As his speech goes: “You know, I just do things.” He is doing what he is innately driven to do. He is entirely free. It is sad to watch what his freedom is being used for, but it is freedom nonetheless. The 500 channels of TV, 4 GOP candidates, and multitudes of genres within which to re-style ourselves (whether it be hipster, thug, geek, gamer, cyclist, chic, anglophile, steampunk, stoner, jock, popped-collar or whatever) are not freedom. Freedom of choice does not equate to freedom. Freedom is the condition of a person. Civilization has never been geared towards being free. Sometimes we find it where we are. Other times we have to go get lost in order to find it. But being free is the all-important bit, not the proliferation of meaningless choices. The Joker is free from having to control, because he is not afraid. The institutions of the world are deathly scared of losing their grip, their place, and their meaning. Because of that they are incredibly controlling. They have power and they will use every last bit of it to keep their place.

I grew up in a distinct culture of religious fear which required a great degree of control. It took me a long time to realize there isn’t a single reason I should be seeking control over anyone else. I was very afraid of people. All the people around me implicitly taught it to me by how much fear of others they had. So long as everything is going according to the plan we are fine. But as soon as the accepted order is disrupted we have a lot of problems. Once we were forced to look at something in the microscope it took over our entire minds to re-order the world.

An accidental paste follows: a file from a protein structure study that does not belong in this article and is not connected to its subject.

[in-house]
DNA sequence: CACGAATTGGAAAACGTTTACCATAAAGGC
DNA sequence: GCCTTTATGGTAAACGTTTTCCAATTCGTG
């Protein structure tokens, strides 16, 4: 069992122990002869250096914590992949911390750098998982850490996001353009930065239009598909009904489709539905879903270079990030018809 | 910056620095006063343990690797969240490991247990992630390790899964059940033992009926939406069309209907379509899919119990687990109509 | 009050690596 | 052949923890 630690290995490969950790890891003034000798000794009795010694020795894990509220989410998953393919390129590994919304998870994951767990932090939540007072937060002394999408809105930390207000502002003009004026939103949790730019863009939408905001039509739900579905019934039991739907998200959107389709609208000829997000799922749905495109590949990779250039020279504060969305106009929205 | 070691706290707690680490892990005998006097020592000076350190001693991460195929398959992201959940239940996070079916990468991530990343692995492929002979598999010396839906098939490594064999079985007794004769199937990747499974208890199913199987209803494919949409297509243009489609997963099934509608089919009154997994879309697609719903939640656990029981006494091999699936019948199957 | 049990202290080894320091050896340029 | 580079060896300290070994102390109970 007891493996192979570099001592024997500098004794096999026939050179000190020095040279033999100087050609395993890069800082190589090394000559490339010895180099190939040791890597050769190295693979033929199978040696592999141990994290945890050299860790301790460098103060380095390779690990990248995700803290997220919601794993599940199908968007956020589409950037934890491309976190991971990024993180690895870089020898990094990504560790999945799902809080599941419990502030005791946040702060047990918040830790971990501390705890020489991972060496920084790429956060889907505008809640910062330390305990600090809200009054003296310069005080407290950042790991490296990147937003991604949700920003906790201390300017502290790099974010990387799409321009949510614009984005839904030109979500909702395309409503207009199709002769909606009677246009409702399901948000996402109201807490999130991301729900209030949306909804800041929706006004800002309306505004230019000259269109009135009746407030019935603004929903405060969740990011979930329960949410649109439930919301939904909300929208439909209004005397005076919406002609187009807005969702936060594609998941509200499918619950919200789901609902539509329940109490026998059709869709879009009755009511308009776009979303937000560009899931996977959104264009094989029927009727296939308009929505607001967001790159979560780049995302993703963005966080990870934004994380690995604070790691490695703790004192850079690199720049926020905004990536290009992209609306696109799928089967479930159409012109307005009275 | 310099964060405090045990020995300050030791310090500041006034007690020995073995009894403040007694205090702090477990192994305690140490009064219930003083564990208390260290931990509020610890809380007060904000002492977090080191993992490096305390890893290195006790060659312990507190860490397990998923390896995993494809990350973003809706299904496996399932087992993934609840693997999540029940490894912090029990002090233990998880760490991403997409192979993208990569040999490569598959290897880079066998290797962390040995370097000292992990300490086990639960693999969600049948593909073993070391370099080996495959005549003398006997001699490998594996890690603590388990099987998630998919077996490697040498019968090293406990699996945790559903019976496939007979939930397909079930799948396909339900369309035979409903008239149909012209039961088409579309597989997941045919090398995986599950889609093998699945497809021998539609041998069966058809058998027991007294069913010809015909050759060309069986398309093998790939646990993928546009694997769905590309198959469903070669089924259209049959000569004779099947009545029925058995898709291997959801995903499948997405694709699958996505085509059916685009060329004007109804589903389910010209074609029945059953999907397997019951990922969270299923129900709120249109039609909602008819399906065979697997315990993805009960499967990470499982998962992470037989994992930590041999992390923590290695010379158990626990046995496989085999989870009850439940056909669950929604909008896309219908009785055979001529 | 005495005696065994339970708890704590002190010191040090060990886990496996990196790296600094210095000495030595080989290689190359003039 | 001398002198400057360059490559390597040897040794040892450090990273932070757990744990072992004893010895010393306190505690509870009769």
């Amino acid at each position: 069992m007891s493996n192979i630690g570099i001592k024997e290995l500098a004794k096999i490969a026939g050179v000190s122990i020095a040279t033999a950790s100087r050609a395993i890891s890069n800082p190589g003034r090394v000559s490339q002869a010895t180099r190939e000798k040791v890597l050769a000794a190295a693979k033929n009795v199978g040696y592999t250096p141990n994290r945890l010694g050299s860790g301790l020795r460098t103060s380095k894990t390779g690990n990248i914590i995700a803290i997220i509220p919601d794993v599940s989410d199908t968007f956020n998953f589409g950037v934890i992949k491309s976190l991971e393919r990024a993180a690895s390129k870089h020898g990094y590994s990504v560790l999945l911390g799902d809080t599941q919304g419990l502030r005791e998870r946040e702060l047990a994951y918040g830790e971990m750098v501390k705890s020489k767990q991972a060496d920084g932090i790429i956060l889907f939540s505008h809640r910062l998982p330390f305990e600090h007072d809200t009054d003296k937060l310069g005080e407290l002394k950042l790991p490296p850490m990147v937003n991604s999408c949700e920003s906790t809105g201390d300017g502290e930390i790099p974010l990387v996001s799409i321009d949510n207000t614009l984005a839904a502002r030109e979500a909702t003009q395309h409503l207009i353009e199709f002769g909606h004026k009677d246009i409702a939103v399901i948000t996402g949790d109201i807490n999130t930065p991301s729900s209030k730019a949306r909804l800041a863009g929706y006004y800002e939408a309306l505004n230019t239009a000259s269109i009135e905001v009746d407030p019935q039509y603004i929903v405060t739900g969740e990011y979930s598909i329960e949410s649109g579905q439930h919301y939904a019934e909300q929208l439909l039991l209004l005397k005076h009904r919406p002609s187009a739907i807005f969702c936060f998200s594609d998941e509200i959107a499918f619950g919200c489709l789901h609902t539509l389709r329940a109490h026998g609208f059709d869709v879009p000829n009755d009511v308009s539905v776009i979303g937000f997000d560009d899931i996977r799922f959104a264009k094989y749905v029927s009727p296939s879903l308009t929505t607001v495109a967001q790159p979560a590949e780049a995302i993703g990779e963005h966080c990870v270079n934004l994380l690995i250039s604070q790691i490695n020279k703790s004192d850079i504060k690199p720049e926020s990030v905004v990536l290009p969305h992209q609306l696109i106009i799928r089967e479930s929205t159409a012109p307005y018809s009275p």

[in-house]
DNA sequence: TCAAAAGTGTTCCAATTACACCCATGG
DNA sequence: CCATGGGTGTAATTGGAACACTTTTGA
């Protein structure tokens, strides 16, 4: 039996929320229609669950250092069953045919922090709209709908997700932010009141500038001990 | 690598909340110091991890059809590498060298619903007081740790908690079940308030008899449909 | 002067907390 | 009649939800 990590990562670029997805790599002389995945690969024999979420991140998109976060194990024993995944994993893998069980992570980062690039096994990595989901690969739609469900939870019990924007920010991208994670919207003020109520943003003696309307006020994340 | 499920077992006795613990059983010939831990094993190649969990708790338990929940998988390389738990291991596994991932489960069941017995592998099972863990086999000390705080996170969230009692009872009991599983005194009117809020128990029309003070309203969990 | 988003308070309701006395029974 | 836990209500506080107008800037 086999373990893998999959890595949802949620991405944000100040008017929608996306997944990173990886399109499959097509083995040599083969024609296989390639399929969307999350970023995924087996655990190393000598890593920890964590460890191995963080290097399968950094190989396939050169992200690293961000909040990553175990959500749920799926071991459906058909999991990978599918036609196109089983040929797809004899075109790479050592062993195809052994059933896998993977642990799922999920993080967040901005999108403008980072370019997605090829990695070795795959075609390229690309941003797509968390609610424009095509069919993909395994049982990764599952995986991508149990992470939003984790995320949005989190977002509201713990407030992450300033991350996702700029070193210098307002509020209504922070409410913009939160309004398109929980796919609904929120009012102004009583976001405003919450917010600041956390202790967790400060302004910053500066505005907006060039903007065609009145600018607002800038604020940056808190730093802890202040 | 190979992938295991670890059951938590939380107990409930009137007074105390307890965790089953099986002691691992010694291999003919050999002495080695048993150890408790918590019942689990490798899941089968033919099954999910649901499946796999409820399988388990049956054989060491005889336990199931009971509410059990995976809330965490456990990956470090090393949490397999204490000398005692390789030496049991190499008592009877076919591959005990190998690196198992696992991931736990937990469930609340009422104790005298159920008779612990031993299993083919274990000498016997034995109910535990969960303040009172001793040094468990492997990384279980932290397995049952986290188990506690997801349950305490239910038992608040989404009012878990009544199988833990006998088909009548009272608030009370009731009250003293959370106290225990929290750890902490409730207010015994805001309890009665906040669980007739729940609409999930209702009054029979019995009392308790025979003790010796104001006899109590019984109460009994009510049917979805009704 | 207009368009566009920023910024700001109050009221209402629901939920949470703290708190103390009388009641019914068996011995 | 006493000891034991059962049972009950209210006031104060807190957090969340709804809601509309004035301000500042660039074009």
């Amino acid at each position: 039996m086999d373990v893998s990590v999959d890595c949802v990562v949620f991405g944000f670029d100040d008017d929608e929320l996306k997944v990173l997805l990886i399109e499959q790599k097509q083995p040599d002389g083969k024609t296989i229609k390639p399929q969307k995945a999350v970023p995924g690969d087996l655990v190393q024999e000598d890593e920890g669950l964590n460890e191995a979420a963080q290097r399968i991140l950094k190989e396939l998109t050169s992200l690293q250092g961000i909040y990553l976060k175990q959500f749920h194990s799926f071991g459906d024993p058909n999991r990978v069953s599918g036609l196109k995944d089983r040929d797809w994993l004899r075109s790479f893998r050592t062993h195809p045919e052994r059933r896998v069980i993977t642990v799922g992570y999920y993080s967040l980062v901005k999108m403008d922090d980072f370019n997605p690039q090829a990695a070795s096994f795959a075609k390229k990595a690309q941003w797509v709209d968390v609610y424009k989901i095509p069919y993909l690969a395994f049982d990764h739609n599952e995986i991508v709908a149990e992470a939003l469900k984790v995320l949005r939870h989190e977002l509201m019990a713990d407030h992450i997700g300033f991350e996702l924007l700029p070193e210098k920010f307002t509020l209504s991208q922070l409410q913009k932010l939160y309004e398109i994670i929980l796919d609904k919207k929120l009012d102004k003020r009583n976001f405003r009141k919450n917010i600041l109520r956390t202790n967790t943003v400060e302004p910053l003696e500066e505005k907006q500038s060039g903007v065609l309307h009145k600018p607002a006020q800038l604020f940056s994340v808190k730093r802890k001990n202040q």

It is a funny thing that we, as a civilization, are determined to control the world. When, if the biblical narrative can tell us anything, it tells us that God isn’t controlling. God acts. There is a big difference. We believe that the God we believe in is sovereign yet we approach that sovereignty with such an ignorance to believe that God must act as we do.

“You wanted God’s ideas about what was best for you to coincide with your ideas, but you also wanted him to be the almighty Creator of heaven and earth so that he could properly fulfill your wish. And yet, if he were to share your ideas, he would cease to be the almighty Father.” Søren Kierkegaard

This is not a more sophisticated attempt at the pithy: “God works in mysterious ways”. Perhaps the other way around. God is sovereign by his being, not by his action or non-action. God is not fearful and therefore does not seek control. I am not fearful, and therefore I do not seek control. I simply act. I do what I desire to do. And when that means I take my life into my hands by riding my bike through traffic with the meager skill I do have, I am free. And that freedom is why I get so much joy from doing what I desire to do. Because I am not afraid that I don’t have control over everything else. Because I don’t need that control. A truly free man is dangerous, just as the Joker was dangerous. This is why protests are violently quelled. People sitting on their couches enamored with their freedom of choice don’t see their chains. The people yelling in the streets have thrown off their chains.

If I had no joy, then I would be desperately afraid to hold on to the meager materials that I do have in order to be merely content. Content is the enemy, the illusion, of joy.